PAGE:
On June 25th, the Debtors in the SemCrude bankruptcy present their Motion Approving Debtors’ Disclosure Statement (the "Motion"). Debtors’ Motion provides a good opportunity to review the standards by which bankruptcy courts often measure the content of a debtor’s disclosure statement. The following provides a summary of some of the frequently cited cases and Bankruptcy Code provisions governing this fundamental component of the bankruptcy reorganization process.
The Code Provisions
A disclosure statement must contain adequate information for creditors and shareholders to make an informed judgment about a plan of reorganization. See In re Scioto Valley Mortgage Co., 88 B.R. 168, 170 (Bankr. S.D. Oh. 1988). Section 1125(b) of the Bankruptcy Code provides the threshold level of information that must be included in a disclosure statement:
An acceptance or rejection of the plan may not be solicited after the commencement of the case under this title from a holder of claim or interest with respect to such solicitation, unless, at the time of or before such solicitation, there is transmitted to such holder the plan or a summary of the plan, and a written disclosure statement approved, after notice and a hearing, by the court as containing adequate information.
11 U.S.C. § 1125(b). (Emphasis added).
“Adequate information” is defined under 11 U.S.C. Sec. 1125(a)(1) as “information of a kind, and in sufficient detail, as far is reasonably practicable in light of the nature and history of the debtor and the condition of the debtor’s books and records, that would enable a hypothetical reasonable investor typical of holders of claims or interest of the relevant class to make an informed judgment about the plan, but adequate information need not include such information about any other possible or proposed plan.”
Courts have denied approval of a disclosure statement where the allegations contained in the statement were “unsupported by factual information so that voting parties were unable to independently evaluate the merits of the plan.” In re Copy Crafters Quickprint, Inc., 92 B.R. 973, 980 (Bankr. N. D. NY 1988) (internal citations omitted). Congress intended the disclosure statement to be the primary source of information that will allow creditors and shareholders to make informed decisions regarding the proposed plan. In re Scioto, supra., citing In re Egan, 33 B.R. 672, 675 (Bankr. N.D. Ill 1983).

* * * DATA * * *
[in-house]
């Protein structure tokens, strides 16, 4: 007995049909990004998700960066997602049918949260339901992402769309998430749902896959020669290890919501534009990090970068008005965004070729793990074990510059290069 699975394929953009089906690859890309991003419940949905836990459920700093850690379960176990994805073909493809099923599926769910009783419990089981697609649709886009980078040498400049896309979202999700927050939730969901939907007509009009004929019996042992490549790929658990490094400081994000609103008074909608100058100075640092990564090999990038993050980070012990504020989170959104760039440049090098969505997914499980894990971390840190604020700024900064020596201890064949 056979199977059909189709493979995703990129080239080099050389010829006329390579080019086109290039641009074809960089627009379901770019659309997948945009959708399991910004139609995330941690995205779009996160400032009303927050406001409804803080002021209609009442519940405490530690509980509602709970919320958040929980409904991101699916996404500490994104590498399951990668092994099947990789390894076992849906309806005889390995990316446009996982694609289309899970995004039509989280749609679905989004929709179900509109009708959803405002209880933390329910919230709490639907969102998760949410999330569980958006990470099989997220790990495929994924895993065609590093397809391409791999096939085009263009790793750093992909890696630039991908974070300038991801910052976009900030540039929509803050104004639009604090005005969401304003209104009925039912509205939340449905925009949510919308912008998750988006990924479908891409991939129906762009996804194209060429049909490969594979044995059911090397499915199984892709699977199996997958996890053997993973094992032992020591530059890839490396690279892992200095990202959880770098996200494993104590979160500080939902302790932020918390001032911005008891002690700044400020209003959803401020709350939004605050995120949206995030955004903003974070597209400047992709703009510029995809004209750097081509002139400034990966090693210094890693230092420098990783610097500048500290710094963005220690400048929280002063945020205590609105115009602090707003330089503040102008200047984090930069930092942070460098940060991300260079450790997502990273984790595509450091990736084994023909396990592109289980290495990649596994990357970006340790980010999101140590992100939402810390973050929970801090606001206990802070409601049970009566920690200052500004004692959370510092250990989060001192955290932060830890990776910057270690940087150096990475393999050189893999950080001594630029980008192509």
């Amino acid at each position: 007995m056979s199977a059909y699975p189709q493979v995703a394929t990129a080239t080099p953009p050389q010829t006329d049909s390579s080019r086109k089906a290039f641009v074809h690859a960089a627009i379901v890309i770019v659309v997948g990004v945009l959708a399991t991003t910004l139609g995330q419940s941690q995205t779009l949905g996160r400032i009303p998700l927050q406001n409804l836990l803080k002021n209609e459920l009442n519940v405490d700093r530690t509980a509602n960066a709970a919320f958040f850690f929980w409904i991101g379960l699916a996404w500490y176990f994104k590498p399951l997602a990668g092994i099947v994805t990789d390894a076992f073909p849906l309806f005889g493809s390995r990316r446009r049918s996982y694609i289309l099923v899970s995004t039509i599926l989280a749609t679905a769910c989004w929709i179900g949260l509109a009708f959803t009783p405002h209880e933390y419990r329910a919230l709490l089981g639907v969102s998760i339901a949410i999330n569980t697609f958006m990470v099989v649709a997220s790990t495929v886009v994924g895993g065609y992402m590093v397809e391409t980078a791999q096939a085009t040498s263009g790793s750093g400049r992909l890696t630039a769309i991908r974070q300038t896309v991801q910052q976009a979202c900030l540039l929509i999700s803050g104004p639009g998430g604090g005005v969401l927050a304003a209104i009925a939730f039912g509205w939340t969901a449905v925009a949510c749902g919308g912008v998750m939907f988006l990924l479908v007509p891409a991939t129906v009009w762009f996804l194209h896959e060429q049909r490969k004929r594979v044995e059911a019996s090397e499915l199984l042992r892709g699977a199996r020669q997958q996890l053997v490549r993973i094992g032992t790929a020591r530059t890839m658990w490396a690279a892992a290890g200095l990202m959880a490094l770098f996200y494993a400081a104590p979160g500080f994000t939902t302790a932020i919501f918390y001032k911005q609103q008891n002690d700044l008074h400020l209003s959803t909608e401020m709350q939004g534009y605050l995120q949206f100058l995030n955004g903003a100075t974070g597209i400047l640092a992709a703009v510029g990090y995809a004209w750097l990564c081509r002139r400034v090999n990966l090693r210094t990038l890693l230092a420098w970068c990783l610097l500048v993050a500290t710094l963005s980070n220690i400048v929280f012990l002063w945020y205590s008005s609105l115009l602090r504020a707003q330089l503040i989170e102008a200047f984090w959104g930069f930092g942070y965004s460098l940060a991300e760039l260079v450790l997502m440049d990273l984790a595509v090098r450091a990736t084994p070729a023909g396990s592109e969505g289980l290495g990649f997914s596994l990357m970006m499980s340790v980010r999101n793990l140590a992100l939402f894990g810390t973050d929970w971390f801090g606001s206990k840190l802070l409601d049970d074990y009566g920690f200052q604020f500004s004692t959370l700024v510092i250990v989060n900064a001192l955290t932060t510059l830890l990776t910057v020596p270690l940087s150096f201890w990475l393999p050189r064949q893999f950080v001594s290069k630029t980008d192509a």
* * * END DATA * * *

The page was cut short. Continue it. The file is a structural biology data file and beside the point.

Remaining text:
Factors Considered by the Court
Bankruptcy courts exercise broad discretion when deciding whether to approve or reject a disclosure statement. In making a determination, courts often look at whether the disclosure statement contains the following types of information:
- the circumstances that gave rise to the filing of the bankruptcy petition;
- a discussion of assets available and their value;
- a summary of what the debtor anticipates to do going forward;
- where the information used in the disclosure statement came from;
- a disclaimer stating that no statements or information regarding the debtor, its assets or securities are authorized, other than those included in the disclosure statement;
- the debtor’s condition during its bankruptcy proceeding;
- claim information;
- an analysis showing what creditors would receive from the debtor were it liquidated under chapter 7;
- the accounting and valuation methods used in the disclosure statement;
- information regarding the debtor’s management going forward;
- a summary of the plan of liquidation or reorganization;
- a summary of the administrative expenses, including bankruptcy professional fees;
- a review of the debtor’s accounts receivables;
- financial information necessary to allow a creditor to decide whether to approve or reject the plan;
- information regarding the risks being taken by the creditors;
- the amount expected for recovery through avoidance actions;
- a discussion of nonbankruptcy litigation;
- tax consequences of the plan; and,
- the debtor’s relationship with any affiliates.
See In re Scioto Valley Mortgage Co. supra., 88 B.R. at 170-71.
The Producers’ Committee in SemCrude filed a Preliminary Objection to the Debtors’ Disclosure Statement claiming the Disclosure Statement failed to provide "adequate information" regarding Debtors’ assets and liabilities and the feasibility of the Debtors’ plan, among others. When a party objects to a disclosure statement, there are usually one of two outcomes: a consensual resolution is reached by the debtor and objecting party; or the Court decides the matter. If the Court has to rule on the Producers’ Objection, it will be interesting to see the level of disclosure that is required of the SemCrude Debtors in light of the facts of this case.
Jason Cornell is a commercial bankruptcy attorney with the law firm Fox Rothschild LLP in Wilmington, Delaware. If you have questions regarding this, or any other Delaware bankruptcy, you may contact Jason at (302) 427-5512 or email@example.com.